before they could be realized.

The MG08/18's perforated barrel jacket had an exterior diameter of 37mm, which required a high front sight to make up for the difference in diameter between it and the water jacket.  A carry handle was affixed to the top of the barrel jacket a short distance forward of the receiver.  Other details were identical to the MG08/15.  The MG08/18 had the same cyclic rate as the MG08/18, but being air cooled, it was much less capable of fulfilling the sustained fire role, requiring a good deal of time for the barrel to cool.  Further hampering the MG08/18's effective rate of fire was the lack of a quick change barrel.  Like all Maxims, removal of the MG08/18's barrel required prior removal of the stock and interior parts, which was often inconvenient during combat.


Imperial German MG16
Imperial German Maxim MG16
The Army's failure to put light machine guns into general service was in part due to a high level dispute as to the nature of the weapon required by the troops.  One part of the general staff contended that a compromise weapon, somewhere between the light and heavy machine gun should be developed as an all-purpose gun.  The concept was known as the Einheitsmaschinengewehr, or universal machine gun.  The MG16 was an experimental, universal version of the Maxim.  A very few were manufactured, only enough for test purposes, and it is unlikely that any actually saw combat.  It used the same type of mounting lug as the MG08/15 and could therefore use the same bipod.  It was more commonly seen with a dual purpose tripod that could be used against both ground and aerial targets.  A slightly modified version of the tripod was later issued as the dreifuss 16 (literally "three foot" or tripod), an alternate standard mount for the MG08.  The MG08 had a slightly different mounting system than the MG16, and therefore required an adapter to be used on the tripod.  In the event, Germany did not field a 
universal machine gun during the war.  To do so would have meant lowering production rates of the tried and true MG08 and MG08/15 for an untested weapon, the idea of which was viewed with justifiable jaundice by the Army.

Wartime Production Difficulties
During the war, each factory producing machine guns in Germany had its own set of master drawings.  Each set of drawings was unique and reflected updates and fixes devised by each factory over the course of production.  As a result the same part made by different factories would possibly not interchange.  The Imperial Rifle Examining Commission, in cooperation with the Spandau Arsenal, prepared a draft set of master drawings, including required tolerances for all significant dimensions for both the MG08 and the MG08/15.  A meeting was called, and representatives of all commercial and government facilities producing machine guns attended.  During the meeting it was proposed that the use of the new set of master drawings be made mandatory for machine gun production.  The manufacturers' representatives then asked whether the machine guns produced under the master drawings would be required to pass a function test for acceptance, or if conformance to the master drawings would suffice.  The implications were clear.  The military could have its master drawings but only at the cost of a loss of production while they were put into effect and the bugs worked out of the system.  The proposal for master drawings was shelved in light of wartime exigencies.  It should be noted that master drawings were implemented in the postwar Reichswehr.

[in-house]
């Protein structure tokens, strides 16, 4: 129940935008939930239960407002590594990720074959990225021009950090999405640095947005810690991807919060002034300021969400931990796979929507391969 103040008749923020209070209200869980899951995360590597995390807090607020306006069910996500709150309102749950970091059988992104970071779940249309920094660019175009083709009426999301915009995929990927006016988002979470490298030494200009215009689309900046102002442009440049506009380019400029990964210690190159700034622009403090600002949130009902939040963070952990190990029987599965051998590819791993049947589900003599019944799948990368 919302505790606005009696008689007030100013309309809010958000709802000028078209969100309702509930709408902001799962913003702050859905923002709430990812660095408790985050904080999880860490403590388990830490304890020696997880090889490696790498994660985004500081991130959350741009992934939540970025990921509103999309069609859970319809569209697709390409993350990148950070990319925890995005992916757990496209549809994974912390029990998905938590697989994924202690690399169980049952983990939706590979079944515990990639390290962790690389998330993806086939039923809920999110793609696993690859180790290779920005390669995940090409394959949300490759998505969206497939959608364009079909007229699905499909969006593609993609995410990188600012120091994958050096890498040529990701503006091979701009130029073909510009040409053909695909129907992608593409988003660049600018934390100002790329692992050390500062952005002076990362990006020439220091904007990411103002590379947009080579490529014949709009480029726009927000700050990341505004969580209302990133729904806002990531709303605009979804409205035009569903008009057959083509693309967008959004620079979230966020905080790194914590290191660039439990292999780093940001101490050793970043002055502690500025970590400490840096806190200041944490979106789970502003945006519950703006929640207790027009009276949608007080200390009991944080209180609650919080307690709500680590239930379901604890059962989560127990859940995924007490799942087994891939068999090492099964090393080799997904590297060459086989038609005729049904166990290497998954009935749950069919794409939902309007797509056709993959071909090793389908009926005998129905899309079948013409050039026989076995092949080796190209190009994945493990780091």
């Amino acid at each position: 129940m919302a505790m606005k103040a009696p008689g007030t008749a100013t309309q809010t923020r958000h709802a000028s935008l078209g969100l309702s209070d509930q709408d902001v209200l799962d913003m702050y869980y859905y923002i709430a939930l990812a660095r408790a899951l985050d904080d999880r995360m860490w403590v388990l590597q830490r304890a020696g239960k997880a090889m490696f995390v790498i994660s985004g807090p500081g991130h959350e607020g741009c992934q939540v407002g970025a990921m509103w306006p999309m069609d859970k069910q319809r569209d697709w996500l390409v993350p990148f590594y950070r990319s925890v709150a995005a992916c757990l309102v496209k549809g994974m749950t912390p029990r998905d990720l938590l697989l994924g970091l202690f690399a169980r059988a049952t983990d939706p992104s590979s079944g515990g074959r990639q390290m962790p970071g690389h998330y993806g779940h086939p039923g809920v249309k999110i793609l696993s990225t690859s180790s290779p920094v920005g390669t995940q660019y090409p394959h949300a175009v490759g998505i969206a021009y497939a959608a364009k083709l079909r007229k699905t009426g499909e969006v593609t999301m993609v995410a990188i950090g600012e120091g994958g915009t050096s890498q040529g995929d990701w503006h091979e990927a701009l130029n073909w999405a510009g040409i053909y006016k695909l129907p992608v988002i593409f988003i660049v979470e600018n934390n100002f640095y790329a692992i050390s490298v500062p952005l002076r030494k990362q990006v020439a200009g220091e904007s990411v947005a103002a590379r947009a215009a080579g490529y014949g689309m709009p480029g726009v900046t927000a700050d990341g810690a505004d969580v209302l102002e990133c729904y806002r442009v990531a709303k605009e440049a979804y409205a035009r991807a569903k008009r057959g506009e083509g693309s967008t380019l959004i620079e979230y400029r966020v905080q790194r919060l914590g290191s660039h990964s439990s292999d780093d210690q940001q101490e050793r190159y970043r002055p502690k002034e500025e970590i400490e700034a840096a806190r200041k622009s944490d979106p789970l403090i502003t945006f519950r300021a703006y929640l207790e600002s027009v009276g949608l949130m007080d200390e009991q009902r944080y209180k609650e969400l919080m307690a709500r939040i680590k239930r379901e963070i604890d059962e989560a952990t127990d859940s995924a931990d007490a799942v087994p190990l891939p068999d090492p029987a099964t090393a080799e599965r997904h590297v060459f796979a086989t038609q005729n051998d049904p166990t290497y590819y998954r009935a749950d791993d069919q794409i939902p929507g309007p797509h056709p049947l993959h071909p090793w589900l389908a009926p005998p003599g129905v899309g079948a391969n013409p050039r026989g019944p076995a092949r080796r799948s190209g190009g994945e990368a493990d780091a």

Despite the number of other designs in use by the German forces, the basic Maxim mechanism was the predominant German automatic small arm of the war, and it was considered the point of departure from which machine guns for specialized roles were developed.  However, when it became necessary to modify operating components, great care was taken so as not to upset production schedules and deliveries of standard guns.  The situation was markedly different for accessories.  The MG08 and MG08/15 were liberally provided with all manner of accessories.  Some of these accessories were tools for maintaining and repairing the gun.  Others were designed to enhance the gun's capabilities, such as devices to permit night firing, indirect fire, antiaircraft fire, firing over the heads of friendly troops, and firing during severe weather.  While the number of accessory items was very large, their production did not affect production of any part of the basic mechanism.

Aircraft Machine Guns